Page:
Bill Maher is the worst, and has been consistently the worst for decades. His cavalier use of the word n****r on his HBO show Friday night sparked outrage, and rightfully so, but it’s not like Maher hasn’t exhibited his tendency to say racist, sexist, transphobic and Islamophobic things in the past.
His whole shtick, after all, is anti-political correctness with a seemingly “liberal” bent, but this latest incident is a perfect example of how being “liberal” doesn’t necessarily mean you can’t be racist. But as Afropunk writer Hari Zayed observed on Monday, people have suddenly decided to be outraged at Maher because “white liberalism makes lightning-rod terms the problem in order to deflect from the structures beneath them.”
On Saturday, Maher issued an apology for dropping the n-bomb, but HBO has no plans to suspend or fire him. Which makes sense, because he’s a rich white man who has probably made the network a lot of money. But damn, there are so many people ― particularly people of color ― who would be funnier, more insightful, and far less obnoxiously smug in Maher’s time slot.
Below are just a few people who should have their own late night political talk show ― who definitely aren’t Bill Maher:
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It's pretty absurd that writer and comedian Larry Wilmore only got one season to find his footing on the smart, sharply funny "Nightly Show" before it was unceremoniously cancelled by Comedy Central. Like Bill Maher, Wilmore also caused controversy when he said "n***a" on television once
Unlike Maher, he can actually say it.
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You might recognize Amanda Seales as one of Issa's crazy best friends on HBO's hit comedy, "Insecure." But Seales, who hails from LA, is also a whip-smart political comedian who would be perfectly at home in a late night show setting.
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Al Madrigal is best known as a correspondent on "The Daily Show" and co-founder of the podcast "All Things Comedy." Of Mexican and Italian descent, Madrigal has a unique brand of comedy that tackles political issues with a kind of irreverence that isn't just about shock value, but rather seeks to challenge stereotypes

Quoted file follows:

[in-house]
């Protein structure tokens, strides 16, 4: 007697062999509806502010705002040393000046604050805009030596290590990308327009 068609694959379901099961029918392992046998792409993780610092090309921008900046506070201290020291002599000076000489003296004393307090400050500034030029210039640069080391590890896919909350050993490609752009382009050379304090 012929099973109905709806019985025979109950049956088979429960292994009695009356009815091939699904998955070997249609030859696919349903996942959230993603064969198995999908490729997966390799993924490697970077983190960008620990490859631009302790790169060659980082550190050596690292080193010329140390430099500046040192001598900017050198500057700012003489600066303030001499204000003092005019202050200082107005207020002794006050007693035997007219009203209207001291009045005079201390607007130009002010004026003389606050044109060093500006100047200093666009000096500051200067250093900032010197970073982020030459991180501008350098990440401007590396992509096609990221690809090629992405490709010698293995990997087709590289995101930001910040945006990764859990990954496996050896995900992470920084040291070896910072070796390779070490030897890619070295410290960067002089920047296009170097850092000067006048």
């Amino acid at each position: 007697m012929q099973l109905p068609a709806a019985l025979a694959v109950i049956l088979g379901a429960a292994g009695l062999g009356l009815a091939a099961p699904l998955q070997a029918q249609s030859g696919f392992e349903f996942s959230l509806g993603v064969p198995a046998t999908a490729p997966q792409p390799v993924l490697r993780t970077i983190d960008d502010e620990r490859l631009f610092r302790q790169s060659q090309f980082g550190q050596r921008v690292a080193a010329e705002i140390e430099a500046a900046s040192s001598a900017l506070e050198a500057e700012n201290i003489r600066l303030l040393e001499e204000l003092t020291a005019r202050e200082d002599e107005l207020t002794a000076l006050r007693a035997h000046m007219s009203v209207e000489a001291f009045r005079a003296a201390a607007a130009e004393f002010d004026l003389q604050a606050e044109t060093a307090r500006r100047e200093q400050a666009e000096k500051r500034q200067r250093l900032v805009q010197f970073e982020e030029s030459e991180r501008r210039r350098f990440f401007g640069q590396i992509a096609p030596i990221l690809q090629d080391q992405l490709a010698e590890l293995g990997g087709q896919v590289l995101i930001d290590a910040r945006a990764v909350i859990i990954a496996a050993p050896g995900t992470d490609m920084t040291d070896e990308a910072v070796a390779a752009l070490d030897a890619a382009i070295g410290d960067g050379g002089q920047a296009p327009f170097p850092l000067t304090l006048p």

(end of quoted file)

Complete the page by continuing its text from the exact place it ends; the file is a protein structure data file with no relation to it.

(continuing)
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Actress and comedian Aisha Tyler has the kind of acerbic sense of humor that Bill Maher prides himself on, except she's actually funny. As a host on "Talk Soup" and more recently "The Talk," Tyler shows she has the chops for delivery and engaging political convo.
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Hasan Minhaj is great as a correspondent on "The Daily Show," and his speech at the recent White House Press Correspondence Dinner was legendary. How awesome would it be to see a Muslim-American man host a political talkshow?
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If you ever got a chance to catch her MSNBC web show "So Popular," you'll know that Janet Mock has an amazing talent for analyzing pop culture and politics in a way that doesn't alienate, but engages people on all sides of the aisle.
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Remember when Jon Stewart was leaving "The Daily Show" and everyone wanted Jessica Williams to take over? And she was like, "calm down, guys -- I don't even want the job." That's totally fair, and Williams has gone on to do amazing things with her podcast "2 Dope Queens," but one can't help but wonder what she could do if given her own hour to play with...
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Angela Rye, CEO of Impact Strategies, political commentator, analyst for CNN and NPR, and QUEEN of the side-eye. Rye has made a name for herself for her non-nonsense, deeply opinionated approach to politics. Just imagine Maher dropping the n-bomb in front of her.
Marc Lamont Hill
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Now, Marc Lamont Hill technically had a late night show, "VH1 Live," but the heavily pop-culture focused show did not give Hill a chance to really show off his insightful political commentary coming from a black male perspective -- something that the political talkshow landscape is sorely lacking.
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Franchesca Ramsey is an actress, comedian and all-around badass known for her witty Twitter feed and hilarious MTV series "Decoded," which breaks down social issues like own-race bias, weed legalization, and the poverty myth. Rejoice: Ramsey, who previously was a correspondent on Larry Wilmore's show, may be getting her own
late night show on Comedy Central (a pilot is in the works
). A little glimmer of hope in a bleak, bleak world.
CORRECTION: An earlier version of this article stated that Aisha Tyler is a co-host of “The Real.” She is a co-host of “The Talk.”